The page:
Difference between revisions of "Guide to RSF file format"

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bash$ < sin.rsf sed 's/n1=1000/n1=100 n2=10/' > sin10.rsf  
bash$ < sin.rsf sed 's/n1=1000/n1=50 n2=20/' > sin10.rsf  
bash$ < sin10.rsf sfwiggle title=Traces | sfpen
bash$ < sin10.rsf sfwiggle title=Traces | sfpen

Revision as of 05:14, 29 December 2009

Fotolia 9592362 XS.jpg


The main design principle behind the RSF data format is KISS ("Keep It Short and Simple"). The RSF format is borrowed from the SEPlib data format originally designed at the Stanford Exploration Project (Claerbout, 1991[1]). The format is made as simple as possible for maximum convenience, transparency and flexibility. According to the Unix tradition, common file formats should be in a readable textual form so that they can be easily examined and processed with universal tools. Raymond (2004[2]) writes:

To design a perfect anti-Unix, make all file formats binary and opaque, and require heavyweight tools to read and edit them.

If you feel an urge to design a complex binary file format, or a complex binary application protocol, it is generally wise to lie down until the feeling passes.

Storing large-scale datasets in a text format may not be economical. RSF chooses the next best thing: it allows data values to be stored in a binary format but puts all data attributes in text files that can be read by humans and processed with universal text-processing utilities.


Let us first create some synthetic RSF data.

bash$ sfmath n1=1000 output='sin(0.5*x1)' > sin.rsf

Open and read the file sin.rsf.

bash$ cat sin.rsf
sfmath  rsf/rsf/rsftour:        fomels@egl      Sun Jul 31 07:18:48 2005


The file contains nine lines with simple readable text. The first line shows the name of the program, the working directory, the user and computer that created the file and the time it was created (that information is recorded for accounting purposes). Other lines contain parameter-value pairs separated by the "=" sign. The "in" parameter points to the location of the binary data. Before we discuss the meaning of parameters in more detail, let us plot the data.

bash$ < sin.rsf  sfwiggle title='One Trace' | sfpen

On your screen, you should see a plot similar to the figure below.

An example sinusoid plot.

Suppose you want to reformat the data so that instead of one trace of a thousand samples, it contains twenty traces with fifty samples each. Try running

bash$ < sin.rsf sed 's/n1=1000/n1=50 n2=20/' > sin10.rsf 
bash$ < sin10.rsf sfwiggle title=Traces | sfpen

or (using pipes)

bash$ < sin.rsf sed 's/n1=1000/n1=50 n2=20/' | sfwiggle title=Traces | sfpen

On your screen, you should see a plot similar to the figure below:

An example sinusoid plot, with data reformatted to twenty traces.

What happened? We used sed, a standard Unix line editing utility to change the parameters describing the data dimensions. Because of the simplicity of this operation, there is no need to create specialized data formatting tools or to make the sfwiggle program accept additional formatting parameters. Other general-purpose Unix tools that can be applied on RSF files include cat, echo, grep, etc. An alternative way to obtain the previous result is to run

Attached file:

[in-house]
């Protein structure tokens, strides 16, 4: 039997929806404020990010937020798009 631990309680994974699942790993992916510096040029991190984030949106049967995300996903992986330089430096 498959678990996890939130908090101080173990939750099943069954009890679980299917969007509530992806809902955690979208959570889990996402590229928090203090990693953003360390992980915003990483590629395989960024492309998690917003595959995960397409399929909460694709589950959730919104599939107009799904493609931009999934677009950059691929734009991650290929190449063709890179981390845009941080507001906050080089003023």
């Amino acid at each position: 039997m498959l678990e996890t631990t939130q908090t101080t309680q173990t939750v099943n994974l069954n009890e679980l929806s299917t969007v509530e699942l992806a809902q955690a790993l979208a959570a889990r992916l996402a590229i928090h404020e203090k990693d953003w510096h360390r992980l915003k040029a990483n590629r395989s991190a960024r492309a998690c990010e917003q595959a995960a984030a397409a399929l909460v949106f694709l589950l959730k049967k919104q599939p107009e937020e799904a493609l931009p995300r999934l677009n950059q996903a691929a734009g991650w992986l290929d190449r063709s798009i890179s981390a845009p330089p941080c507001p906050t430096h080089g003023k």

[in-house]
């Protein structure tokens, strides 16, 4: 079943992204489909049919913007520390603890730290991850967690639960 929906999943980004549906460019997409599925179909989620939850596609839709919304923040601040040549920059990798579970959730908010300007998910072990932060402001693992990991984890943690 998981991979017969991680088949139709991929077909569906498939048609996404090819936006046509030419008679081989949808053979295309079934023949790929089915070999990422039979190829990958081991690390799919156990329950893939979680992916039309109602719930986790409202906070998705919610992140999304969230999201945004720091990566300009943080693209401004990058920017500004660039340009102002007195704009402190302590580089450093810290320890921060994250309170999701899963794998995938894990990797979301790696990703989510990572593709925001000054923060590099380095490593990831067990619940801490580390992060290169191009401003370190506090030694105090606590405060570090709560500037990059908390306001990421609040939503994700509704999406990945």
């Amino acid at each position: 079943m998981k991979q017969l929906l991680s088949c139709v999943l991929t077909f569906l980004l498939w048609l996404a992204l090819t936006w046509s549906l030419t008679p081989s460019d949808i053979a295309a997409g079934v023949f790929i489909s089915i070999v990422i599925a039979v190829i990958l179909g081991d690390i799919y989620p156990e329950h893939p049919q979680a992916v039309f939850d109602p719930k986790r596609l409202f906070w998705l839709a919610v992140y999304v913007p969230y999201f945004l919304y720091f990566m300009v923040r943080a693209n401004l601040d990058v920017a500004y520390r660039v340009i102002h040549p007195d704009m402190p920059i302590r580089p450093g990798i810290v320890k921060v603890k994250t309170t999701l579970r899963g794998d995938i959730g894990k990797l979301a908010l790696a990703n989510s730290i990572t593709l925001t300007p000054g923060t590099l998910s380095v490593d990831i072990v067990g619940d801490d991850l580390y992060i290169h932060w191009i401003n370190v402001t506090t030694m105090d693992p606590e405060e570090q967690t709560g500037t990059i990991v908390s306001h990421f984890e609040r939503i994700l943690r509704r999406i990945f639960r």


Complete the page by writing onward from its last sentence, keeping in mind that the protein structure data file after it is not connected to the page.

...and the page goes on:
bash$ ( cat sin.rsf; echo n1=50 n2=20 ) > sin10.rsf 
bash$ < sin10.rsf sfwiggle title=Traces | sfpen

In this case, the cat utility simply copies the contents of the previous file, and the echo utility appends new line "n1=50 n2=20". A new value of the n1 parameter overwrites the old value of n1=1000, and we achieve the same result as before. Of course, one could also edit the file by hand with one of the general purpose text editors. For recording the history of data processing, it is usually preferable to be able to process files with non-interactive tools.

Header and Data files

A simple way to check the layout of an RSF file is with the sfin program.

bash$ sfin sin10.rsf
    esize=4 type=float form=native
    n1=50          d1=1           o1=0
    n2=20          d2=?           o2=?
        1000 elements 4000 bytes

The program reports the following information: the location of the data file (/tmp/sin.rsf\@), the element size (4 bytes), the element type (floating point), the element form (native), the hypercube dimensions (), axis scaling (1 and unspecified), and axis origin (0 and unspecified). It also checks the total number of elements and bytes in the data file. Let us examine this information in detail. First, we can verify that the data file exists and contains the specified number of bytes:

bash$ ls -l /tmp/sin.rsf@
-rw-r--r--  1 sergey users 4000 2004-10-04 00:35 /tmp/sin.rsf@

4000 bytes in this file are required to store floating-point 4-byte numbers in a binary form. Thus, the data file contains nothing but the raw data in a contiguous binary form.


How did the RSF program (sfmath) decide where to put the data file? In the order of priority, the rules for selecting the data file name and the data file directory are as follows:

  1. Check out= parameter on the command line. The parameter specifies the output data file location explicitly.
  2. Specify the path and the file name separately.
    • The rules for the path selection are:
      1. Check datapath= parameter on the command line. The parameter specifies a string to prepend to the file name. The string may contain the file directory.
      2. Check DATAPATH environmental variable. It has the same meaning as the parameter specified with datapath=.
      3. Check for .datapath file in the current directory. The file may contain a line
         machine_name datapath=/path/to_file/ 
        if you indent to use different paths on different platforms.
      4. Check for .datapath file in the user home directory.